First, you’ll always have to deal with it. That may not sound very encouraging, but if you as a writer are prepared for a percentage of refusals, they won’t come as a shock. If you’re ready for them they won’t be nearly as unpleasant, disappointing, demoralizing, depressing, or whatever.

Second, turn-downs are not necessarily a condemnation of your writing, your talent, or your potential. As a television producer I once had to audition performers for a single role in a single episode of our sitcom. Agents sent in 20 actors. The math is fairly obvious – one girl would get the role, 19 would not. That doesn’t mean that 19 of the actors were incompetent. It simply indicated that one performer would be hired and 19 would not. In fact, our staff debated for several hours over which performer to hire – many were that good.

There are countless reasons why publishers may refuse your submission. Their schedule is full, their budget is exhausted, they have a similar book in the works, your idea may conflict with the publisher’s established authors, it may be wrong for this specific publisher, publisher may not agree with your concept, they may feel their company is not suited to handle this type of book, or they may just hate the book. Most of those reasons (except for that last one) have nothing to do with your work, or your writing ability.

Third, a rejection is not personal. As they said frequently in “The Godfather,” it’s strictly business.

Fourth, a rejection can often turn into a blessing. Refer back to the case I cited above with the 20 performers all vying for one job. The following year, I produced another sitcom and needed a performer to appear regularly on the show. One of the “rejectees” was hired. Rather than getting a paycheck for one show, she received a salary for several years on the new show.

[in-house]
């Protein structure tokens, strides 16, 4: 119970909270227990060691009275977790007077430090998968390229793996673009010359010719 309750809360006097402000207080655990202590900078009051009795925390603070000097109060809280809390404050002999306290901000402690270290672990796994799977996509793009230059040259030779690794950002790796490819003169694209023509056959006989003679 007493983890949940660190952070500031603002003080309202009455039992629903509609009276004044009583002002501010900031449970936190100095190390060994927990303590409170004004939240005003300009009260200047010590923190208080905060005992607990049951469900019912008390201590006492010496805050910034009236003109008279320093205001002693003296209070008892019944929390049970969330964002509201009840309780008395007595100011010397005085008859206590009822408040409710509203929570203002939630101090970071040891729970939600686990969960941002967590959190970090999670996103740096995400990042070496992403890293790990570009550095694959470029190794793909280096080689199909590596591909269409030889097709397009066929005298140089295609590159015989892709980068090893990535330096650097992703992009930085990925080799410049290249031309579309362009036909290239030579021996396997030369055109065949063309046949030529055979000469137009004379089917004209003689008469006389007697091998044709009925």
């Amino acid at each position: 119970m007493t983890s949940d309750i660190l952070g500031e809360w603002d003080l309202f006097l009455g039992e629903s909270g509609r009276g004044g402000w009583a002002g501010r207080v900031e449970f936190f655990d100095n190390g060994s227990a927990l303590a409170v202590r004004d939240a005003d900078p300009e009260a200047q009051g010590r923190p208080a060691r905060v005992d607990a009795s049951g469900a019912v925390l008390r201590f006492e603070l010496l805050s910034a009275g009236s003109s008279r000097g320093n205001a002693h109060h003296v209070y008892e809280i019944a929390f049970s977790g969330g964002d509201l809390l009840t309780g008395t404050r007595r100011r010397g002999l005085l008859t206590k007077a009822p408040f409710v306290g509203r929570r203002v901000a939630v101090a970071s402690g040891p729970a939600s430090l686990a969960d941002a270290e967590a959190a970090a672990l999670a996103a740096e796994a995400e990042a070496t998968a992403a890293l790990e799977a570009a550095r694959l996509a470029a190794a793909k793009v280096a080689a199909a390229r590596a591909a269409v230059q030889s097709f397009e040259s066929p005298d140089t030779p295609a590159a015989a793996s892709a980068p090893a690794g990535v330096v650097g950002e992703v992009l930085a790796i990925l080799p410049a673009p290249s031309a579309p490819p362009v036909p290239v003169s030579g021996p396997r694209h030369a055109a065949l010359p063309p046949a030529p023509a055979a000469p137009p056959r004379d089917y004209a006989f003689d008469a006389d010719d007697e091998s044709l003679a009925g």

It can work that way for writers, too. One publisher rejected a proposal of mine, but suggested another book that he would like me to write. I had already written this book but had abandoned it because it had been rejected by several publishers. Now I got a sale through a rejection. Not only did I sell the book, but I didn’t even have to write it. It was already written. Is that not a blessing?

Fifth, no rejection can stop you from producing new writing, and you shouldn’t allow it to. Give yourself a few hours or even days of self-pity (and maybe even calling certain publishers or editors nasty names), but then get back to the keyboard and turn out more solid writing.

I liked the positive way that one writer handled rejection. At a party I overheard him discussing the negotiations for a book of his. He said, “We’re still working things out. I’m demanding a $200,000 advance, and the publisher is refusing to read my manuscript.”

That’s the positive approach we all should adopt.

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Thanks again to Gene for his wonderful advice!  If you'd like to check out the next leg of Gene's blog tour, he'll be appearing on Susan Perry's Psychology Today blog Creating in Flow tomorrow!


REG said...

Great advice that I need to follow right now. Thanks.

Mart Ramirez said...

Awesome post. Thank you so VERY much!

Melanie said...

Great post and great advice. Thanks so much Gene for your honest insight. It's always encouraging when writers who have succeeded in this business, don't forget the difficulties it took to get there and can empathize with those of us who are there.

Gene Perret said...


Glad the article helped. Hang in there.

Martha Ramirez...

Thanks for your comments. We writers have to support and encourage one another.


I'm glad you found the article helpful. In my experience, writers have always been helpful with other writers. We need one another.

Gene Perret